Consumer Reports highlights gift card pitfalls
Consumer Reports’ Survey Shows 27% of Last Year’s Gift Cards Still Unused
YONKERS, NY – Consumer Reports unveiled its latest public education campaign, warning holiday shoppers of the pitfalls associated with the ubiquitous gift card. Consumer Reports’ public education campaign kicks off on Tuesday, November 13th with a full-page ad in the New York Times advising shoppers that unredeemed gift cards can be easy money for retailers and lost money for consumers. TowerGroup estimates that nearly $8 billion was lost last year due to unredeemed value, expiration or loss of gift cards.
Consumer Reports will also launch a holiday shopping hub on www.ConsumerReports.org that will offer tips on how to avoid gift card snags and provides a place for consumers to share their stories about problems with gift cards.
Consumer Reports is also releasing its latest survey, which finds that 27 percent of gift card recipients have not used one or more of these cards, up from 19 percent at the same time last year. And among consumers with unredeemed cards from last season, 51 percent have 2 or more.
This latest effort by Consumer Reports follows in the tradition of last year’s public education campaign which advised shoppers to skip the extended warranty. Last year, the organization took out a full page ad in USA Today that was rebutted by a full page ad one week later from the Service Contract Industry Council.
“We’re building on our successful campaign from last year to inform consumers about the latest holiday pitfall to avoid,” said Jim Guest, president and CEO of Consumers Union, nonprofit publisher of Consumer Reports. “As an organization that doesn’t take advertising, we’re using this venue as a way to educate consumers.”
Gift cards are expected to be a major component of holiday giving with estimates putting sales at more than $100 billion in 2008. And according to Consumer Reports’ survey, 62 percent of consumers are planning to buy gift cards this season. Consumer Reports’ survey also found that when the time came for consumers to redeem their gift card, the majority of consumers also spent their own money, with 60 percent spending more than the value of the card.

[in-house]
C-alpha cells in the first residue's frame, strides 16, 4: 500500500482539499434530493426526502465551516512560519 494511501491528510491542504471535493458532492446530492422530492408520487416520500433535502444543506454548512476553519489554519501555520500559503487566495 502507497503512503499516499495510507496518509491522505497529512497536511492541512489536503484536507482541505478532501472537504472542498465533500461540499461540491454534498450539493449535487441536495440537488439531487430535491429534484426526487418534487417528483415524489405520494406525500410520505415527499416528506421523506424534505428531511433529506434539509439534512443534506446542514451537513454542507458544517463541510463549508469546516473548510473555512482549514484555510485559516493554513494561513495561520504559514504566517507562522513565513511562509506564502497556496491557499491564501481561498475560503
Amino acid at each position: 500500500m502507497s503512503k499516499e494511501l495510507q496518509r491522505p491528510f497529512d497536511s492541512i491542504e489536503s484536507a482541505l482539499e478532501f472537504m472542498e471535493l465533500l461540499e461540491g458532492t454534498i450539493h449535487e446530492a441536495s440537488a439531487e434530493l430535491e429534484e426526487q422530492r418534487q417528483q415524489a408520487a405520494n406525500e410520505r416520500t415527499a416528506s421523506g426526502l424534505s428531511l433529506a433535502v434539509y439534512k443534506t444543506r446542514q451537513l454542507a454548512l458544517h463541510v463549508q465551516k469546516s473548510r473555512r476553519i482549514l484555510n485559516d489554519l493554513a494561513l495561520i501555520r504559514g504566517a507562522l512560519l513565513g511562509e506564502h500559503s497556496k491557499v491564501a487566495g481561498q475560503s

“It’s easy to understand the appeal of gift cards. They’re the perfect no-muss, no-fuss gift for the finicky family member or friend. It’s a no-brainer…” said Tod Marks, senior editor at Consumer Reports. “But gift-givers and recipients alike need to be aware of the pitfalls and make sure that precautions are taken so that the recipient gets the gift and not the retailers.”
What Happened to Those Unredeemed Gift Cards?
According to Consumer Reports’ survey, more than six in ten shoppers plan to purchase gift cards this holiday season. But for the 2006 holiday season, 56 percent of respondents received gift cards and nearly a year later, 27 percent of gift card recipients have not used one or more of these cards. Among the reasons that gift cards have not been redeemed:
Over half (58%) of consumers indicated not having the time; followed by not finding anything they wanted (35%).
Nearly one-third (32%) of respondents who have unused cards from last holiday season did not use their gift card because they forgot about it.
A good proportion of consumers (7%) will never redeem their gift cards from last season because the card is lost (3%) or expired (4%).
What Can Consumers Do?
Gift cards seem like a perfect solution to the problem of what to give this holiday season. Gift cards are offered by banks, shopping malls, retailers, airlines, restaurants, hotels, Web sites, and even state parks. But Consumer Reports offers the following tips for gift card-givers to help ensure that the gift is enjoyed by the recipient:
Think twice about bank cards. While bank cards generally can be used at more retailers than store cards, they’re often loaded with fees and restrictions.
Check the merchant’s prices. It’s annoying to get a $25 gift card for a store that sells little at that price. When selecting a store-issued card, find out how much things generally cost and get a card with at least that value.
Send along the receipt. Some issuers require the original receipt to replace a lost, stolen, or damaged card.
For gift card recipients, these are some of the tips that Consumer Reports offers:
Register it. Some cards must be registered with the issuer, especially if the card is used for purchases online or by phone.
Spend it quickly. Use the card as soon as possible, especially if it expires or has a monthly maintenance fee.
Spend it to the last penny. If the card balance gets so low that there’s nothing to buy, ask a merchant to do a split-tender transaction. That involves using the remaining card balance for part of the transaction and another form of payment for the rest.
Hold on to it. Don’t throw out the card when the balance is zero. Some merchants require it for returns.
The Consumer Reports National Research Center conducted a telephone survey of a nationally-representative probability sample of telephone households. 1,000 interviews were completed among adults aged 18+. Interviewing took place over October 18-21, 2007. The margin of error is +/- 3% points at a 95% confidence level.